South Dakota JAILer-in-chief Bill Stegmeier said my wish for more JAIL ads would come true with a full page ad in the Argus Leader today. It’s there but it won’t generate the hours of blog time BS predicted. Aside from it being so dense with type few people will read it, it simply trots out JAIL’s longtime poster child, convicted felon Gene Lodermeier.
I know Lodermeier hates it when I call him a convicted felon. In fact, he’s said it’s libelous. Yet even if you ignore the conviction the JAIL ad discusses, Lodermeier is a convicted felon. To conclude otherwise, you’d have to forget that he pleaded guilty to felony burglary in Brown County. You’d also have to ignore his conviction several years later in federal court for receiving, interstate transportation of stolen property. Those prior felony convictions make him a “habitual offender” under South Dakota law. Of course, you wouldn’t know that from reading the ad.
I’ve talked about Lodermeier before and, quite frankly, if he’s the core and crux of JAIL’s last minute ad, neither he nor it are worth much effort. Here’s just a handful of reasons the ad points out the very problems with Amendment E:
- The ad makes plain that Lodermeier wants to sue the judges, prosecutors and witnesses involved in his case. All are people entitled to judicial immunity and, thus, a “judge” as that term is defined in JAIL. In fact, how can BS claim he is not lying in saying JAIL only applies to the judiciary when the ad his BS committee purchased says the acts of the “judges, prosecutors, law enforcement, or parties who conspired with them” could be presented to JAIL’s special grand jury?
- The ad also demonstrates the dangers of the retroactivity provisions of JAIL. It would allow Lodermeier to sue the judges (one of whom has been deceased for several years), jurors, witnesses, prosecutors and defense attorneys even though the conviction he complains of was affirmed by the South Dakota Supreme Court nearly 15 years ago. Anyone alive today who has been convicted of a crime at any time in the past can go after the judge, jury and witnesses in their case, regardless of how long ago it occurred.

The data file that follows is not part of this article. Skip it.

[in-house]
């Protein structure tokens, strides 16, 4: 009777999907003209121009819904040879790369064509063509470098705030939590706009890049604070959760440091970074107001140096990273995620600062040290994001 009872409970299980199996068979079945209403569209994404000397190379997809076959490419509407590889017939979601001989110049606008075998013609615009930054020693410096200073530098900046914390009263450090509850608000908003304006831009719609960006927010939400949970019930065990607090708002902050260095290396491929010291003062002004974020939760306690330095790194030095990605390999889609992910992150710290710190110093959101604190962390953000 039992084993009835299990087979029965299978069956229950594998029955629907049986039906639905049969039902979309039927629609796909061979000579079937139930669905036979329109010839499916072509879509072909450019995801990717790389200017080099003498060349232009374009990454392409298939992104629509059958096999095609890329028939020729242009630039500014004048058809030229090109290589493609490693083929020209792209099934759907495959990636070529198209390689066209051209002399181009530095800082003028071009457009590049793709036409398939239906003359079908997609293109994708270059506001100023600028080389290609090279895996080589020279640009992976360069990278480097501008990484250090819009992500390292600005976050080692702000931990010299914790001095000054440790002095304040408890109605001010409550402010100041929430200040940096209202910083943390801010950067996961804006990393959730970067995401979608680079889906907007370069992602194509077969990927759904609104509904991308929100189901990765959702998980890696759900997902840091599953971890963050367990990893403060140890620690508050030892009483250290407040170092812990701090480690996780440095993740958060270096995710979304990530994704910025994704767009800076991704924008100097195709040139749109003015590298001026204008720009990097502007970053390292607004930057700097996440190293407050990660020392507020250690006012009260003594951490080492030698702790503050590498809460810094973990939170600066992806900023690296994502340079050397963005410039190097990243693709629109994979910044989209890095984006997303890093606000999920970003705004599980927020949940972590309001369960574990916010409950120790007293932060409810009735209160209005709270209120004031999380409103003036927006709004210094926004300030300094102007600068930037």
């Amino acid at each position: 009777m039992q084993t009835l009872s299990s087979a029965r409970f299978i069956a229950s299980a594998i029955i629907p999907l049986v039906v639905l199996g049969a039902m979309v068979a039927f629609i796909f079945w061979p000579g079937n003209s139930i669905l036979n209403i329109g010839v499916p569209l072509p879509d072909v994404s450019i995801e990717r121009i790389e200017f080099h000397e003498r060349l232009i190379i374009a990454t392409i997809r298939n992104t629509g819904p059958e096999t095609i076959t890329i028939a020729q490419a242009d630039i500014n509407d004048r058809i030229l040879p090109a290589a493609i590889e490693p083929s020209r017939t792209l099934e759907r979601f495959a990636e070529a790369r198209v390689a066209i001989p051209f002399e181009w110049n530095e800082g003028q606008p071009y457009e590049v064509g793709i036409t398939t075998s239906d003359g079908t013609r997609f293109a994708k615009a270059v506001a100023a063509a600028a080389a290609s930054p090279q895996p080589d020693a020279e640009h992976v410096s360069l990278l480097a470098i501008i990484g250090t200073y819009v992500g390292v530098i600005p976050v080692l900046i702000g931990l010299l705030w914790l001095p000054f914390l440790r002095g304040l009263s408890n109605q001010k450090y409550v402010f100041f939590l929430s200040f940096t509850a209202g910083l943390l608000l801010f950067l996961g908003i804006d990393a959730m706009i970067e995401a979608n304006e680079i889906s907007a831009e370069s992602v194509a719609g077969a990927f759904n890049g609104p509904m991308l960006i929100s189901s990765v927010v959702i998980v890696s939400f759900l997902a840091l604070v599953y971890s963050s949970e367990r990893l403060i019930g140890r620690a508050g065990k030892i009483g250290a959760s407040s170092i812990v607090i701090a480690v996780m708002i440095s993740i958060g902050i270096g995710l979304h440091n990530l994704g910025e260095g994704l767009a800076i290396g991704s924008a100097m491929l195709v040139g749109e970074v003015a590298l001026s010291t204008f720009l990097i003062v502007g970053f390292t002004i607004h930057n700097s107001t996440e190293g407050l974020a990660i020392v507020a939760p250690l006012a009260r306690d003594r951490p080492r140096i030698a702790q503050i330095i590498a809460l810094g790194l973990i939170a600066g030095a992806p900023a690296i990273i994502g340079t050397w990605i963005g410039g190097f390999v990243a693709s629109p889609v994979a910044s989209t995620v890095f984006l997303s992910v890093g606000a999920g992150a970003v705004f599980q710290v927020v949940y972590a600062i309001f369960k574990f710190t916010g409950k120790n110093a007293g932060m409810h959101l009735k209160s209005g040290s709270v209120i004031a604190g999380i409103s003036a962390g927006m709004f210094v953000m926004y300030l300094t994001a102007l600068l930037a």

- The ad says Lodermeier’s sentence was too harsh. It doesn’t mention that he never raised that issue when he appealed to the South Dakota Supreme Court. But having already appealed that conviction, this shows how JAIL and the special grand jury can be used to attack judges for issues never presented to an appellate court. It’s simply an end-around a system governed by established rules, procedure and laws, the very things JAILers detest.
- The ad suggests Lodermeier was never able to sue any of the people it identifies. It doesn’t mention that Lodermeier brought a lawsuit in federal court against many of those people, including the prosecuting attorneys. Not only did the federal trial court dismiss the lawsuit, when the U.S. 8th Circuit Court of Appeals affirmed that decision, it said virtually all of Lodermeier’s claims “are meritless.” Not only does JAIL want an end-around the state courts, it also wants to evade the rulings of federal courts.
So, once again, the BS committee ads do an excellent job showing the falsehoods and omissions upon which the JAILers rely. More important, it establishes that one of the main goals of Amendment E is to allow convicted felons to seek revenge against the judges, jurors and witnesses who participated in their trials.
Repudiating the virtues of your world, criminals hopelessly agree to organize a forbidden universe. They agree to live in it. The air there is nauseating: they can breathe it.
Jean Genet, The Thief’s Journal